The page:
While on a journey to prove his manhood, a huge wave destroys everyone in Mau's life. He was in his canoe returning to his tropical island and barely survived the wave. When he reached his home, everyone he had known was dead or missing. Although he finished his ritual, he cannot be a man without the tatoos or recognition.
Daphne (her preferred name, rather than the one she was given at birth) was on a ship to join her father at a far flung English colony in the late 1800's. That same wave crashed her ship into Mau's island. She is the only survivor on the vessel. She stays hidden and watches Mau as he buries his people. Then she lets him see her. He knows very little about the "trousermen" as he calls the white people. She knows almost nothing about the natives of these islands. But they are the only two humans there. They have to start working together to survive.
As the days go on, people from other islands start arriving. All the tribes from surrounding islands knew of the Nation, Mau's people. They see his island as their refuge. When they have nothing of their own left, they get in their canoes and come to the Nation. The population grows until there is a largish community. Mau is in charge because he has proved himself. Daphne is his helper, and often the island healer.
There are two other sets of visitors they expect. The Raiders will come sometime soon. They are a cannibal tribe that visits all the surrounding island people. Also, Daphne knows her father is out looking for her. They will be able to determine her ship's last course and find where it crashed. By the time that happens, though, her life will have completely changed.
Nation is not one of Terry Pratchett's Discworld books. This is written for a younger audience. Pratchett uses a good story to discuss a lot of philosophy. Nation is set on a Pacific-type tropical island - Pratchett tells the reader at the end of the book that it takes place in an alternate reality.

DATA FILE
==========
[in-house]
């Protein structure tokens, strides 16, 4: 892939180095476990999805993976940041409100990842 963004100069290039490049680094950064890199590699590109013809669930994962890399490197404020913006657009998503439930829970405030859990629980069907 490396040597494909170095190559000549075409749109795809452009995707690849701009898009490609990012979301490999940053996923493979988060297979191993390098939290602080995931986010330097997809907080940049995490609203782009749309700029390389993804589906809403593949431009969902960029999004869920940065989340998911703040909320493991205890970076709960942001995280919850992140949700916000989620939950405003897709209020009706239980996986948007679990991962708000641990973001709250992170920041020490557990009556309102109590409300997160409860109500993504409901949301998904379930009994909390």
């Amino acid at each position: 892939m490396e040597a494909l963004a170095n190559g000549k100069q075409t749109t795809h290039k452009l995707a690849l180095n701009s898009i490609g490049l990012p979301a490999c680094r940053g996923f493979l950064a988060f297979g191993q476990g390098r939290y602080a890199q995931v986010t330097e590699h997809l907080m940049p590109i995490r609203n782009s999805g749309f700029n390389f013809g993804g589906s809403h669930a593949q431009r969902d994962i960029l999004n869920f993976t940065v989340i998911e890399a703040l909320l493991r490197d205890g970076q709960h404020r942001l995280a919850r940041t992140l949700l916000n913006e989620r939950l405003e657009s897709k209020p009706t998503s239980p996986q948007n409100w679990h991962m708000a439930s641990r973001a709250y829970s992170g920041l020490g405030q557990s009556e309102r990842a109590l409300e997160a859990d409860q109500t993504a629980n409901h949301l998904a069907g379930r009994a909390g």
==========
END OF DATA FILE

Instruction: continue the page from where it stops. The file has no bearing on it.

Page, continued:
The primitive culture of the Nation is content with its current state. Daphne's New World culture doesn't fit - and she doesn't allow it to get in the way after the first time she meets up with Mau (she tries to shoot him - but he thinks the gun is a fire starter). Daphne is unusual because she has had some scientific training until her starched and staid grandmother interfered. Daphne has already cultivated an open mind, so is able to work with Mau, combining bits of both of their worlds.
Pratchett pulls off the tale with a flair. The characters come to life. You can almost see the brothers who join them - the younger, talkative one and the older, stronger, supportive one. The Unknown Woman is withdrawn completely into herself except for caring for her baby. She slowly reaches out and the reader can see how difficult it is for her. Mau has inner discussions with the Grandfathers, the God of Death, and himself. His inner arguments are so well done the reader forgets there are weighty topics being considered. The ending is frustrating but realistic. It is the best way to end Mau's and Daphne's story.
While not laugh out loud like so many of the Discworld books, Terry Pratchett's Nation is clever, light, and amusing. It is sure to please.
These reviews are personal opinions only and in no way reflect other readers' opinions of the books discussed.
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